A classic of 1950s sci-fi existentialism and a staple of late-night tv in the 80s and 90s, this is every bit as tense and wonderful as you remember it.
Scott Carey (Williams) is sunning himself on a boat when he is enshrouded by a strange glittery mist. Six months later he’s starting to shrink and it’s putting a strain on his perfect marriage to Louise (Stuart). The doctors can’t do anything for him, so Scott is increasingly left a captive in his own, perfect Eisenhower Years home. And, as he gets smaller and smaller, even mod cons and home comforts become sources of threat and danger.
I used to love this film for its ruminative voiceover, which explicitly poses questions of identity, the continuity of being and our place in the cosmos; while implicitly reflecting the crisis of masculinity triggered by the economic miracle of 50s USA and the dream of perfect lives it conjured up.
Now, it seems to me that it’s the ‘scaled-up’ (or is that ‘scaled-down’?) action sequences that are at the heart of the film. In these, the diminished Scott must solve the physical problems posed by household objects like a match, a box, a stick that’s been used to stir gloss paint, a big spider or a pet cat to whom Scott is now a mouse on two legs.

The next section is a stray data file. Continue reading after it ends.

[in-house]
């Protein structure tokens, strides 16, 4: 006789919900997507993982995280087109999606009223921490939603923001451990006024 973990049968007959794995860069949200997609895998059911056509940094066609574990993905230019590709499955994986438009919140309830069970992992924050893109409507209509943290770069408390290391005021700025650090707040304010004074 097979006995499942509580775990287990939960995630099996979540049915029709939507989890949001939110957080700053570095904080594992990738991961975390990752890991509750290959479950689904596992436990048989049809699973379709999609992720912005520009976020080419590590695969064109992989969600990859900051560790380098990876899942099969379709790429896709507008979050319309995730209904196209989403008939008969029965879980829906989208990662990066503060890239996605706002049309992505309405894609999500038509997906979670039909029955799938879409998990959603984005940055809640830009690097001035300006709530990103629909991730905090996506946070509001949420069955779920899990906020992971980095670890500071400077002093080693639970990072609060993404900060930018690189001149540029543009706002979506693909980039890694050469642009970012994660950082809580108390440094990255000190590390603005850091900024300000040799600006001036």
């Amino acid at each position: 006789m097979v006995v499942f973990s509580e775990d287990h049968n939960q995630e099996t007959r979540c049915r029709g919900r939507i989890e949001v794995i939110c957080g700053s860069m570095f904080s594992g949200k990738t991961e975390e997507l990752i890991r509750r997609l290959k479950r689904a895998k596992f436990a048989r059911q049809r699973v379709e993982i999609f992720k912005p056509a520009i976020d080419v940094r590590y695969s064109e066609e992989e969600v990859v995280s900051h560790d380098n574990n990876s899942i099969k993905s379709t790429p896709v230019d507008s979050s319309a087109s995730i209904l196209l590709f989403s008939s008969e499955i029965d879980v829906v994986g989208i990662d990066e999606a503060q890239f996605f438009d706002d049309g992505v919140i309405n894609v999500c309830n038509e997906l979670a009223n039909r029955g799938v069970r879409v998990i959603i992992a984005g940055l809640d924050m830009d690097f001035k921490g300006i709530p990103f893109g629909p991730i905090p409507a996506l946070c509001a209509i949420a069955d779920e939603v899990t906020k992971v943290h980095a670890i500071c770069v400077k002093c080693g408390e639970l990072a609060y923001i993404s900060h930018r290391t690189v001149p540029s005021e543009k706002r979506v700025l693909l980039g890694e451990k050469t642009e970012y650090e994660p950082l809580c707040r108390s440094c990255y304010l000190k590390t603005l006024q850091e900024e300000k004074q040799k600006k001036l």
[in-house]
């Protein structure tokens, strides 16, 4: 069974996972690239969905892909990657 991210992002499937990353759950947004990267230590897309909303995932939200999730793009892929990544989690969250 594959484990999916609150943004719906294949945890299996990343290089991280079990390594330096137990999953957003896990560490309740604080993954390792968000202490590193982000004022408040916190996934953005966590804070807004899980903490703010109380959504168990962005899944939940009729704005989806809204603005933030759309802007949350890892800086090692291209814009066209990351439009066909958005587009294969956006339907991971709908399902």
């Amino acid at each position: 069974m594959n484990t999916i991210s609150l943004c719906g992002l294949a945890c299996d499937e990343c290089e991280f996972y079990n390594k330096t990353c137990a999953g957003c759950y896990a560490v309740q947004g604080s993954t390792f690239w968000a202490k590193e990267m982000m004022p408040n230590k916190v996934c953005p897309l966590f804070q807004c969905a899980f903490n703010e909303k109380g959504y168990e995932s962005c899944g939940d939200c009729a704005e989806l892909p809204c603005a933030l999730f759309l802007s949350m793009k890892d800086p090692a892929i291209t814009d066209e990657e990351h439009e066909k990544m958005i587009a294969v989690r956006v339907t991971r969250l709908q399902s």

They’re great fun and still very exciting to watch. There’s a quiet intensity and focus to these sequences, despite the macho survivalist tone in the accompanying voiceover, making the film a distant, shlocky cousin to Bresson’s A Man Escaped from the previous year.
Richard Matheson’s script (from his own wonderful novel, which emphasises the sexual tensions in Scott’s predicament rather more) is one of the other great elements here; it outlines Scott and Louise’s relationship with concision and stays focused until Matheson lets loose with the cosmic philosophising at the end of the film.
Before he rediscovers himself as a man of action and starts fighting it out with cats and spiders, trying to avoid storm drains, Williams’ plays the dissatisfied Young American perfectly, transforming from sturdy male to querulous teenager and even gaunt androgyne. There’s a touching, nicely acted sequence in which he befriends Clarice (Kent – a non-dwarf actor), a dwarf working as a sideshow freak. It’s a pity Grant Williams didn’t get more good roles in big films in his relatively short career.
The presentation is ‘high definition’, although that has the unfortunate result of making the superimposed images (usually of the shrunken Scott) look very superimposed, translucent and unnatural indeed. That’s a big technical irony but it doesn’t detract from what is still a great film that, like Don Quixote, needs to be experienced at least thrice: in youth, middle age and dotage.
The Incredible Shrinking Man is out on Blu-ray on 13 November.